Clutching the consolation of being only one goal in deficit, the half time break couldn’t come quickly enough for the dysfunctional visitors and reassessment was inevitable and essential for a clearly annoyed Wagner.

With Scannell replacing the injured Lolley, the first ten minutes of the second half continued in the same vein. Villa remained in the ascendancy and worked an opening for Ayew who fired wildly over and their confidence had, seemingly, not been dimmed in the dressing room.

On 56 minutes, Wells replaced Payne and the tide began to turn. Seemingly from nowhere, Town rediscovered their ability to keep possession, Scannell added much needed strength – both attacking and defending – to the right hand side and, crucially, Hogg and Mooy were finding time and space to lock down a previously overrun midfield.

Wells made a big difference and was denied almost immediately when he couldn’t quite control and turn quickly enough and was swamped by Gollini. Inexplicably, it became clear that Villa had peaked and in their frustration, their minds must have turned to how they wasted their first half dominance and their edginess began to grow.

An audacious Kerchunga overhead kick was well saved by Gollini and Town’s resurgence was becoming as increasingly evident as Villa’s brittle nerves.

With the threat mainly coming from the right – the excellent Smith providing fine support to Scannell – the demons of the first half were being exorcised with pulsating regularity and (largely disappointing) corners were being won as the pressure grew.

Villa were not an entirely busted flush, however, and Ward had to make a smart save from Gestede which Hudson cleared up at the expense of a painful knock, meaning he was missing for the resulting corner, but back for the one then immediately conceded which came to nought.

Scannell, Hogg and Wells had opportunities in a particular purple patch for the visitors before a foul following a partially cleared corner gave the Bermudian a chance from a free kick just outside the box which he curled on to the post with Gollini rooted to the spot.

With time running out, it seemed that we would be tackling the horrendous Birmingham traffic with just the consolation of a brave, entertaining but futile fight back to reflect upon. But then the Hef was introduced as a makeshift striker cum nuisance.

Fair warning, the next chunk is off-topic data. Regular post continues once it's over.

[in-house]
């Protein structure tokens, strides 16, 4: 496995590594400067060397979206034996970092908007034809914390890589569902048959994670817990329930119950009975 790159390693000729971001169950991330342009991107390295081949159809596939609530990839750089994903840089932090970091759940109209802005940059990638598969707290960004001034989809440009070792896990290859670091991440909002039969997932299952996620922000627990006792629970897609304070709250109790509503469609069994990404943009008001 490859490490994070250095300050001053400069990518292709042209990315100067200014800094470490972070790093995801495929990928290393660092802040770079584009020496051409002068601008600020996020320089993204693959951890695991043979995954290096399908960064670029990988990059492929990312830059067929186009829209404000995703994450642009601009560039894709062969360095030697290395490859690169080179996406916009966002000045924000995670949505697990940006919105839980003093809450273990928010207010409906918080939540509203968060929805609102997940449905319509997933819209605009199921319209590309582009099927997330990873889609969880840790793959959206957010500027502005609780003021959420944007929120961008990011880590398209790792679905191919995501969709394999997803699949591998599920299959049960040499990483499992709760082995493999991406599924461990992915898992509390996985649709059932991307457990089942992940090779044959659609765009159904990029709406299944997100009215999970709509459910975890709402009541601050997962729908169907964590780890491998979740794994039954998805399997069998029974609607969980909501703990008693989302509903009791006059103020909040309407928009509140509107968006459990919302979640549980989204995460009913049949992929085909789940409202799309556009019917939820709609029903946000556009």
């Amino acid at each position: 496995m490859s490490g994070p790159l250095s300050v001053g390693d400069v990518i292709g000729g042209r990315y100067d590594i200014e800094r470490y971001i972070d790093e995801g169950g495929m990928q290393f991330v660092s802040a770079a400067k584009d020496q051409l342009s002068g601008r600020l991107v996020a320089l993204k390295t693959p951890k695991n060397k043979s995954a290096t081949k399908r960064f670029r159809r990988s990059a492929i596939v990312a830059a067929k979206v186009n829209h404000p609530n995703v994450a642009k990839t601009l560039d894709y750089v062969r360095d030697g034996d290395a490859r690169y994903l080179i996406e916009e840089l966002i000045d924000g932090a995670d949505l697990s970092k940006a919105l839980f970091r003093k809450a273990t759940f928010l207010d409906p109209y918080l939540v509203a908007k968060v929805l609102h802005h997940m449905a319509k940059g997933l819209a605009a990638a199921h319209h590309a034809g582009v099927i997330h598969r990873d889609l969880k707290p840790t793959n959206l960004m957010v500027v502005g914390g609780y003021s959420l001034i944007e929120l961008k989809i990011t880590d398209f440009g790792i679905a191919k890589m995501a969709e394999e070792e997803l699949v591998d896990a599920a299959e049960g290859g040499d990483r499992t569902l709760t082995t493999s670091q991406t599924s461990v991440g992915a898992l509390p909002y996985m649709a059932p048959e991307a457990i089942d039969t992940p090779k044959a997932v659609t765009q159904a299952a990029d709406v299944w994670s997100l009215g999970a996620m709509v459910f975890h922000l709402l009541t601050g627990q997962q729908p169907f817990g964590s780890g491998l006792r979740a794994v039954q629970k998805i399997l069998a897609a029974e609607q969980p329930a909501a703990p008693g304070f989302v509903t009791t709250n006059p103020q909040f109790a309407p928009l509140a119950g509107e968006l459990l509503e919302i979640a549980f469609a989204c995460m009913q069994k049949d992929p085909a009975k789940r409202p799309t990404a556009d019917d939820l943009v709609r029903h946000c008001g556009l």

As befits his status as a non playing legend in the making, his impact was immediate. Last Tuesday, and through no fault of his own, his first competitive action was preceded by a booking; this Tuesday, he scored with his first touch as he chased down a back pass which should have been cleared straightforwardly. Instead, Gollini crashed the ball on to the Babarian’s big frame and an unusual, but deserved, equaliser sent the visiting support in to raptures.

Hefele’s incredible intervention was followed by a marvellous, exuberant and typically strange celebration as he formed claws with his hands towards the Town fans (he likes lions as well as giraffes, apparently!) and the bond between supporters and club took another leap forward.

Easily playing out 4 minutes of injury time, the team celebrated with the fans as if they had won the game. From the outside, this will have looked odd and, perhaps, betraying of a small minded syndrome, but for those of us who feel the growing sense of how special this squad and this season could be, we understand why the team felt the need to do it.

Playing a grand old, storied club in a magnificent stadium and recovering from a debilitating first half display which we know would have overwhelmed many previous incarnations of our team (particularly of the recent past) are the reasons behind exuberant celebrations of a draw – it is truly a great time to be a Town fan.

Like Newcastle, Villa will be a major force in the Championship this season and despite their faded second half performance they have very talented players, a surprisingly positive and huge fan base (despite the recent horrors) and a hard fought point felt just as, if not more, special than the 3 garnered at St James Park.

Witnessing the emerging, Kindon like, cult hero status of Hefele – readers are urged to seek out his interview with HTTV – was worth all of the traffic tribulations which awaited.

On to Barnsley at the weekend – a club who have had a knack of pricking Town’s bubble in the past. But this is a very different Town.